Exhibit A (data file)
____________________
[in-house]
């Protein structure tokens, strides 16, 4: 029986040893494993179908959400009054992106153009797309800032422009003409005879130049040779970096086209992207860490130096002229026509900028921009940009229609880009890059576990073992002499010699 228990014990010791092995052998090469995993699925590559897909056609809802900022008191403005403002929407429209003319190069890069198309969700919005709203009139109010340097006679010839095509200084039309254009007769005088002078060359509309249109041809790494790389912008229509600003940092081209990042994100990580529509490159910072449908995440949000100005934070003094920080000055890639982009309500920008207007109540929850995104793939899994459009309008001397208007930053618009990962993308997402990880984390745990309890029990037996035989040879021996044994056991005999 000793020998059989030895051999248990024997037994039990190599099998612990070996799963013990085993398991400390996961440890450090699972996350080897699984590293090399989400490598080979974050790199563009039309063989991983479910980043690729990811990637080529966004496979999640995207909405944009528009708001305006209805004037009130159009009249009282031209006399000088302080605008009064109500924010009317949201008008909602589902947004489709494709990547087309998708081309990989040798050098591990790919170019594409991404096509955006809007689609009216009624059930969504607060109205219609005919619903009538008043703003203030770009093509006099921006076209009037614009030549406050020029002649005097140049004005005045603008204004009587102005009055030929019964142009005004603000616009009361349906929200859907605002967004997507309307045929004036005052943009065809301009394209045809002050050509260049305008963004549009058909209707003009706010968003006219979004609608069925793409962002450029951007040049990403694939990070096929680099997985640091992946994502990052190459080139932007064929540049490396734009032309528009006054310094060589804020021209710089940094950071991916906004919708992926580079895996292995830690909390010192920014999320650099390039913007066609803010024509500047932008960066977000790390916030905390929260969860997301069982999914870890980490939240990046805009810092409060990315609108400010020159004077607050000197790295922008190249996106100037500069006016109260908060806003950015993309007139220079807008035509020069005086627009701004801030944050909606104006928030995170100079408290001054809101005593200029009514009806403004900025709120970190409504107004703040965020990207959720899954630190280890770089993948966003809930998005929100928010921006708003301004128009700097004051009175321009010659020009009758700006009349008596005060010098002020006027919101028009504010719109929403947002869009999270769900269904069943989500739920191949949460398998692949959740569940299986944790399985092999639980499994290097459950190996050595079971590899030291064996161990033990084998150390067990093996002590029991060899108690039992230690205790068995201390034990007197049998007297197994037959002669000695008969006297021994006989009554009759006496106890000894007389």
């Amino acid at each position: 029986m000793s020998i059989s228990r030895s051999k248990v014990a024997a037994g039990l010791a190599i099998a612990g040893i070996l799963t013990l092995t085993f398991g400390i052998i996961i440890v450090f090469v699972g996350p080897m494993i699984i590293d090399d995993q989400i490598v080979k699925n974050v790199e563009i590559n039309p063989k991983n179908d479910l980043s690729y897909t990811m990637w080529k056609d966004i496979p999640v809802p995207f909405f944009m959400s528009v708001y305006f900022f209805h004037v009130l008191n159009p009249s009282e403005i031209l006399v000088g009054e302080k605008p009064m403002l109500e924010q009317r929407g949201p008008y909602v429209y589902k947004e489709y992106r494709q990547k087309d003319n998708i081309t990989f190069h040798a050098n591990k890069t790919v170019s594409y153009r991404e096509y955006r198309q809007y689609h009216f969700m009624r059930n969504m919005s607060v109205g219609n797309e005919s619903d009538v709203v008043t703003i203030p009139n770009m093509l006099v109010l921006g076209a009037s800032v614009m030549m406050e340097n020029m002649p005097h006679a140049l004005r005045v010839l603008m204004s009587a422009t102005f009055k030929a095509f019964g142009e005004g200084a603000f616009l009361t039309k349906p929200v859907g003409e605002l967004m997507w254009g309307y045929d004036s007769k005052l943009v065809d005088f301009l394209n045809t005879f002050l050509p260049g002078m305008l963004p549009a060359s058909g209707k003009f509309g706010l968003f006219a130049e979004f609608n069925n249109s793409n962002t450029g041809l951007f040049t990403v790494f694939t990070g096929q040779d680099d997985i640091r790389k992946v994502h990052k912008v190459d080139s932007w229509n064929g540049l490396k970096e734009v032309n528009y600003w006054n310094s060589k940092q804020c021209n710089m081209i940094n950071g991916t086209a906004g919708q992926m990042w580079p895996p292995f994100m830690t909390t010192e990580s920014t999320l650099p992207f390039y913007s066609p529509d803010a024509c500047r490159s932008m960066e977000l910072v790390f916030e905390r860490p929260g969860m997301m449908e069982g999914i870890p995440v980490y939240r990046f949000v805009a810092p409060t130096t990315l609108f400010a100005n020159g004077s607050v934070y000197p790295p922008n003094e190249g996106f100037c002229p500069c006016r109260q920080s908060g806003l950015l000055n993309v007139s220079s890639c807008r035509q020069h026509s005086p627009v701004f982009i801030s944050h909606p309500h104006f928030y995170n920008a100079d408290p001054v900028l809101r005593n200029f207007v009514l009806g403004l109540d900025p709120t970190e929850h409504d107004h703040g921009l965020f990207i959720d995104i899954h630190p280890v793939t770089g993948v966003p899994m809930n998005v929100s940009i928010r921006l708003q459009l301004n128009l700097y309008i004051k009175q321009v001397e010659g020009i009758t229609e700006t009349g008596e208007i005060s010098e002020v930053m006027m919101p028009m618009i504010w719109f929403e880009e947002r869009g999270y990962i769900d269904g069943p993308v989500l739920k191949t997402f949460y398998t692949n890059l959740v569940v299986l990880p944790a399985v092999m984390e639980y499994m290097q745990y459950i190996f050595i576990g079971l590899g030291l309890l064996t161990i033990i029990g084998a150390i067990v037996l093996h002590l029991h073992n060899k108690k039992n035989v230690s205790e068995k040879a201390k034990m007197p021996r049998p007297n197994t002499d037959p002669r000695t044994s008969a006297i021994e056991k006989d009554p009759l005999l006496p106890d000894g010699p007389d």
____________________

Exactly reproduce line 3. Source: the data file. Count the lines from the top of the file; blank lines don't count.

């Amino acid at each position: 029986m000793s020998i059989s228990r030895s051999k248990v014990a024997a037994g039990l010791a190599i099998a612990g040893i070996l799963t013990l092995t085993f398991g400390i052998i996961i440890v450090f090469v699972g996350p080897m494993i699984i590293d090399d995993q989400i490598v080979k699925n974050v790199e563009i590559n039309p063989k991983n179908d479910l980043s690729y897909t990811m990637w080529k056609d966004i496979p999640v809802p995207f909405f944009m959400s528009v708001y305006f900022f209805h004037v009130l008191n159009p009249s009282e403005i031209l006399v000088g009054e302080k605008p009064m403002l109500e924010q009317r929407g949201p008008y909602v429209y589902k947004e489709y992106r494709q990547k087309d003319n998708i081309t990989f190069h040798a050098n591990k890069t790919v170019s594409y153009r991404e096509y955006r198309q809007y689609h009216f969700m009624r059930n969504m919005s607060v109205g219609n797309e005919s619903d009538v709203v008043t703003i203030p009139n770009m093509l006099v109010l921006g076209a009037s800032v614009m030549m406050e340097n020029m002649p005097h006679a140049l004005r005045v010839l603008m204004s009587a422009t102005f009055k030929a095509f019964g142009e005004g200084a603000f616009l009361t039309k349906p929200v859907g003409e605002l967004m997507w254009g309307y045929d004036s007769k005052l943009v065809d005088f301009l394209n045809t005879f002050l050509p260049g002078m305008l963004p549009a060359s058909g209707k003009f509309g706010l968003f006219a130049e979004f609608n069925n249109s793409n962002t450029g041809l951007f040049t990403v790494f694939t990070g096929q040779d680099d997985i640091r790389k992946v994502h990052k912008v190459d080139s932007w229509n064929g540049l490396k970096e734009v032309n528009y600003w006054n310094s060589k940092q804020c021209n710089m081209i940094n950071g991916t086209a906004g919708q992926m990042w580079p895996p292995f994100m830690t909390t010192e990580s920014t999320l650099p992207f390039y913007s066609p529509d803010a024509c500047r490159s932008m960066e977000l910072v790390f916030e905390r860490p929260g969860m997301m449908e069982g999914i870890p995440v980490y939240r990046f949000v805009a810092p409060t130096t990315l609108f400010a100005n020159g004077s607050v934070y000197p790295p922008n003094e190249g996106f100037c002229p500069c006016r109260q920080s908060g806003l950015l000055n993309v007139s220079s890639c807008r035509q020069h026509s005086p627009v701004f982009i801030s944050h909606p309500h104006f928030y995170n920008a100079d408290p001054v900028l809101r005593n200029f207007v009514l009806g403004l109540d900025p709120t970190e929850h409504d107004h703040g921009l965020f990207i959720d995104i899954h630190p280890v793939t770089g993948v966003p899994m809930n998005v929100s940009i928010r921006l708003q459009l301004n128009l700097y309008i004051k009175q321009v001397e010659g020009i009758t229609e700006t009349g008596e208007i005060s010098e002020v930053m006027m919101p028009m618009i504010w719109f929403e880009e947002r869009g999270y990962i769900d269904g069943p993308v989500l739920k191949t997402f949460y398998t692949n890059l959740v569940v299986l990880p944790a399985v092999m984390e639980y499994m290097q745990y459950i190996f050595i576990g079971l590899g030291l309890l064996t161990i033990i029990g084998a150390i067990v037996l093996h002590l029991h073992n060899k108690k039992n035989v230690s205790e068995k040879a201390k034990m007197p021996r049998p007297n197994t002499d037959p002669r000695t044994s008969a006297i021994e056991k006989d009554p009759l005999l006496p106890d000894g010699p007389d």